Indexes gapped down at the open, stayed flat most of the session, then sold off a bit into the close. This should not be a surprise to any of our readers as the markets were as overbought as we’ve seen in a decade. The S&P 500 fell 1.12% and the NASDAQ 1.26%. Bad news from China weighed on markets; China’s exports fell 25.4% year-over-year in February, more than expected and the largest since May 2009. Analysts largely attributed the sharp drop in the data to a slowdown in business activity around the early February Lunar New Year holidays. Exports for the first two months of the year were still down 17.8% and imports off 16.7% from the same period last year.
“I think a little bit of profit-taking after the run-up that we’ve seen. We’re in a bit of a news vacuum this week. Earnings are all done. China trade data was shockingly bad. … The question keeps coming out. How bad is the slowdown in China?” said Ben Pace, chief investment officer at HPM Partners.
“I do think the numbers suggest the Chinese economy is weaker than the government says it is,” said David Kelly, chief global strategist at JPMorgan Funds.
Fun fact: The more you earn, the more you drink alcohol.
Some 78% of those with an annual household income of $75,000 or more say they drink, compared with 45% of those with a household income of less than $30,000. In the U.S., richer drinkers also prefer wine over beer, but just barely (38% to 36%). Beer is most popular with those earning between $30,000 and $74,999 (44%), according to Gallup. Wine is the preferred drink among college graduates, while those who have a high-school diploma or less prefer beer.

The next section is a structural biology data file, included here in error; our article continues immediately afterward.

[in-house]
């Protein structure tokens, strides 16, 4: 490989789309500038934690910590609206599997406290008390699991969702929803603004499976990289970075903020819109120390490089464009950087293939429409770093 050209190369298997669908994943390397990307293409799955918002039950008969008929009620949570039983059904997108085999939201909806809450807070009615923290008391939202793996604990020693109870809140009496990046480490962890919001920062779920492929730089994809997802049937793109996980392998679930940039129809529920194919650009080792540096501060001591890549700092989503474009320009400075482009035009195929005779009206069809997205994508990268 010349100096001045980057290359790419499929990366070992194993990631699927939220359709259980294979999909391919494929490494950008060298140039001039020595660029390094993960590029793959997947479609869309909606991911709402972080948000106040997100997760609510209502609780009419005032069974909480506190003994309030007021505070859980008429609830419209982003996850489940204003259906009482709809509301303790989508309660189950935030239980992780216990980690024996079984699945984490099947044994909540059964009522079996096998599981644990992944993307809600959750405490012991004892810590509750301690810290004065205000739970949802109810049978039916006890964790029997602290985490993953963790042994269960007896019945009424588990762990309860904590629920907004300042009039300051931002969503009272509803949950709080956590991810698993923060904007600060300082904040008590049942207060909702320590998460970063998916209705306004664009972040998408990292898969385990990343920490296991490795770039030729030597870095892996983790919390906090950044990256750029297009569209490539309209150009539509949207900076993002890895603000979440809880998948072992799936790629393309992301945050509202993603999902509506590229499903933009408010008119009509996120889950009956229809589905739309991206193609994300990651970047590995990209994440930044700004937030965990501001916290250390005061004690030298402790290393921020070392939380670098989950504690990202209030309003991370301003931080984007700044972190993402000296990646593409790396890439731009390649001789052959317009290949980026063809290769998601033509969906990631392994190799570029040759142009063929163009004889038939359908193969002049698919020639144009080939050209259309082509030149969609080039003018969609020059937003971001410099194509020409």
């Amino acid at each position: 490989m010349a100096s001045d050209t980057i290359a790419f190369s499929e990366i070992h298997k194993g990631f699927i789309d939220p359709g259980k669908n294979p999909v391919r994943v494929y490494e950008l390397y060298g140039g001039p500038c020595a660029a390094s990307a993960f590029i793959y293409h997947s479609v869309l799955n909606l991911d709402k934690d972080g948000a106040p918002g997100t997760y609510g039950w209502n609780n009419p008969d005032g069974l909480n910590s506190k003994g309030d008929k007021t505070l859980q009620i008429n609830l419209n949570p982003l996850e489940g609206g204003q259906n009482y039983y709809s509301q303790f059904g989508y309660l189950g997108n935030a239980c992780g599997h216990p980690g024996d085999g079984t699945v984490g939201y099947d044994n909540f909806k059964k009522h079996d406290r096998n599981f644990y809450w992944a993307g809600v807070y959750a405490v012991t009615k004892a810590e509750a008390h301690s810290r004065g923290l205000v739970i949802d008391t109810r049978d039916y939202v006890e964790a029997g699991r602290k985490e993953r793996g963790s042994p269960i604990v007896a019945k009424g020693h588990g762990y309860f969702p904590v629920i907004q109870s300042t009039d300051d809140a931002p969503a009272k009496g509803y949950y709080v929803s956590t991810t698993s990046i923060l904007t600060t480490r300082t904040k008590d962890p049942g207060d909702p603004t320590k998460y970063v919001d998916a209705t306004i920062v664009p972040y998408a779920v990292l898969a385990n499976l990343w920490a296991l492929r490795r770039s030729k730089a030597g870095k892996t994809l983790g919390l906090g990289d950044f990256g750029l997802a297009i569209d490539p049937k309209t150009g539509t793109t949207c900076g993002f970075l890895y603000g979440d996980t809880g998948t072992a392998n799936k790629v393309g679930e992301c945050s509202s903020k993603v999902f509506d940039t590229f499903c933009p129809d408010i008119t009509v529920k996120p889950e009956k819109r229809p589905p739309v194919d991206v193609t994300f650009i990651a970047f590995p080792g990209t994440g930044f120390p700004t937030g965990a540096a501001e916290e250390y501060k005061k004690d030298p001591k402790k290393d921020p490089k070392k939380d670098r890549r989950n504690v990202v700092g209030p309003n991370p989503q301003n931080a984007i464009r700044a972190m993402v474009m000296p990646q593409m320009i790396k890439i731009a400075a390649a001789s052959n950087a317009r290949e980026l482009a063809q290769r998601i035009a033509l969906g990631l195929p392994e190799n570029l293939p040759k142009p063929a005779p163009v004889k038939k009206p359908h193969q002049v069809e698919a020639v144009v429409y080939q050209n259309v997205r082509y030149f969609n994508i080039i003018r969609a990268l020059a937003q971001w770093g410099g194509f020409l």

As mentioned yesterday we were due for a pullback. The nature of that pullback, and then the action immediately following it should give us a lot of insight on the intermediate outlook of the markets. After holding over these key trendlines in blue for 4 and 5 days respectively, today saw a pullback to just below those lines.
“I think after this sell-off the next rally is going to tell us more than this sell-off on whether or not this was a really good bottom,” said Bruce Bittles, chief investment strategist at RW Baird.
[Please note the “percent change” on the S&P 500 chart is incorrect, while the closing price is accurate]
Just as the Russell 2000 outperformed yesterday to the upside, it underperformed to the downside today.
The NYSE McClellan Oscillator fell from “once a decade” overbought to levels (in the 60s) we’d normally consider extremely overbought.
Oil showed a similar reversal as the general market – no surprise here as the yellow band we highlighted in yellow should be a bit of a resting area as it provides some resistance.
Goldman Sachs analysts said the recent rally in oil was premature as prices would need to remain lower for longer to help rebalance the market later in the year.
Jetblue (JBLU) plunged 9 percent after announcing a 10 to 10.5% drop in February’s preliminary revenue per available seat mile.
Here are some individual charts via MarketSmith:
We’ve been talking up gold a lot lately but have neglected the gold miners; the ETF for the group (GDX) has simply been on fire. Relative strength of 97! Today was a big reversal but considering the massive move from $14 to $20 in under a month it’s to be expected.
Similarly the ETF for the oil explorers (XOP) pulled back sharply after a hectic run the past few weeks.
Shake Shack (SHAK) and Urban Outfitters (URBN) had polar opposite reactions to earnings.
Shake Shack tumbled after the burger chain issued disappointing results and forecast. Shares of Urban Outfitters gained after better-than-expected sales for its Free People brand.